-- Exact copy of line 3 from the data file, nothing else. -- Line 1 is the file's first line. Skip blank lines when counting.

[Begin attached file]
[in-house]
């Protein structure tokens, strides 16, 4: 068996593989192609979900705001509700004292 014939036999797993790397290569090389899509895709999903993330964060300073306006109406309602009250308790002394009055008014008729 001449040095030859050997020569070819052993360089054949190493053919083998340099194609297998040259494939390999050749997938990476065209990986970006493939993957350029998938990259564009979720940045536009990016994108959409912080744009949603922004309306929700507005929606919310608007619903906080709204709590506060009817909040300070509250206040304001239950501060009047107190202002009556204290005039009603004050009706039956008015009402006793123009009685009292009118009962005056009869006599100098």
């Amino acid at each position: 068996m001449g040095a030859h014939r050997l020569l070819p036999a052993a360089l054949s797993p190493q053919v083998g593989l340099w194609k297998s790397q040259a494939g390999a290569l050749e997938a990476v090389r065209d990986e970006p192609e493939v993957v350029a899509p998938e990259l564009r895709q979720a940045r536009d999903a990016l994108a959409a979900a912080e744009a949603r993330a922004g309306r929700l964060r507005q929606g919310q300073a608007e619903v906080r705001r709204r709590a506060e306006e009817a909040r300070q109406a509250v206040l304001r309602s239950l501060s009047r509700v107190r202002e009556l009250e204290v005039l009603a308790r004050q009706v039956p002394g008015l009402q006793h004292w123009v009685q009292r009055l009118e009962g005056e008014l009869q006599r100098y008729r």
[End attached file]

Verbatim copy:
């Amino acid at each position: 068996m001449g040095a030859h014939r050997l020569l070819p036999a052993a360089l054949s797993p190493q053919v083998g593989l340099w194609k297998s790397q040259a494939g390999a290569l050749e997938a990476v090389r065209d990986e970006p192609e493939v993957v350029a899509p998938e990259l564009r895709q979720a940045r536009d999903a990016l994108a959409a979900a912080e744009a949603r993330a922004g309306r929700l964060r507005q929606g919310q300073a608007e619903v906080r705001r709204r709590a506060e306006e009817a909040r300070q109406a509250v206040l304001r309602s239950l501060s009047r509700v107190r202002e009556l009250e204290v005039l009603a308790r004050q009706v039956p002394g008015l009402q006793h004292w123009v009685q009292r009055l009118e009962g005056e008014l009869q006599r100098y008729r």